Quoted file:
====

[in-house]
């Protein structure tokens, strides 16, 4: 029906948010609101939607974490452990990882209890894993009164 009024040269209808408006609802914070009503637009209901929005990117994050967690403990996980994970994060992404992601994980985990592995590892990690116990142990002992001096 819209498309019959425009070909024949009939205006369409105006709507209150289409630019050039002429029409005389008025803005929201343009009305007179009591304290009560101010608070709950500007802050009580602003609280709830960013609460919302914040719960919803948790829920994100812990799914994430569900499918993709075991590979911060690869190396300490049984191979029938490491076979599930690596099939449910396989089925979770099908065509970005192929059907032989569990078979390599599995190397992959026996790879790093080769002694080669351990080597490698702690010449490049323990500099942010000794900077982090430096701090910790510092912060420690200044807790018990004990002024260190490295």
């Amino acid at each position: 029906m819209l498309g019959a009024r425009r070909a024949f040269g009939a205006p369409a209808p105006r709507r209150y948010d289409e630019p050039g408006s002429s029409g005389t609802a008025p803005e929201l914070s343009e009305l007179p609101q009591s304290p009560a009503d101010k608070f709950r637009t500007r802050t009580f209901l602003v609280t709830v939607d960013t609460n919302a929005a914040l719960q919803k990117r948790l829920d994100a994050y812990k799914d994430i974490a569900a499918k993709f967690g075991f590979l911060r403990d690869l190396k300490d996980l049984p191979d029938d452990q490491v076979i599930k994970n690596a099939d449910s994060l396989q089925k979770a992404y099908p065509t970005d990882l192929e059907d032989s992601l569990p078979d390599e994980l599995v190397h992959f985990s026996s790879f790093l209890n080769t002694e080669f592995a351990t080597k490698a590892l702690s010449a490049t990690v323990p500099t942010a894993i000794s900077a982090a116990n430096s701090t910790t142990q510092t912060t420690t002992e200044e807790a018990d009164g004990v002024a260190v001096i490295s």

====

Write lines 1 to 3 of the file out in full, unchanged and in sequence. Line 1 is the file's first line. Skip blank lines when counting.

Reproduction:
[in-house]
């Protein structure tokens, strides 16, 4: 029906948010609101939607974490452990990882209890894993009164 009024040269209808408006609802914070009503637009209901929005990117994050967690403990996980994970994060992404992601994980985990592995590892990690116990142990002992001096 819209498309019959425009070909024949009939205006369409105006709507209150289409630019050039002429029409005389008025803005929201343009009305007179009591304290009560101010608070709950500007802050009580602003609280709830960013609460919302914040719960919803948790829920994100812990799914994430569900499918993709075991590979911060690869190396300490049984191979029938490491076979599930690596099939449910396989089925979770099908065509970005192929059907032989569990078979390599599995190397992959026996790879790093080769002694080669351990080597490698702690010449490049323990500099942010000794900077982090430096701090910790510092912060420690200044807790018990004990002024260190490295």
């Amino acid at each position: 029906m819209l498309g019959a009024r425009r070909a024949f040269g009939a205006p369409a209808p105006r709507r209150y948010d289409e630019p050039g408006s002429s029409g005389t609802a008025p803005e929201l914070s343009e009305l007179p609101q009591s304290p009560a009503d101010k608070f709950r637009t500007r802050t009580f209901l602003v609280t709830v939607d960013t609460n919302a929005a914040l719960q919803k990117r948790l829920d994100a994050y812990k799914d994430i974490a569900a499918k993709f967690g075991f590979l911060r403990d690869l190396k300490d996980l049984p191979d029938d452990q490491v076979i599930k994970n690596a099939d449910s994060l396989q089925k979770a992404y099908p065509t970005d990882l192929e059907d032989s992601l569990p078979d390599e994980l599995v190397h992959f985990s026996s790879f790093l209890n080769t002694e080669f592995a351990t080597k490698a590892l702690s010449a490049t990690v323990p500099t942010a894993i000794s900077a982090a116990n430096s701090t910790t142990q510092t912060t420690t002992e200044e807790a018990d009164g004990v002024a260190v001096i490295s």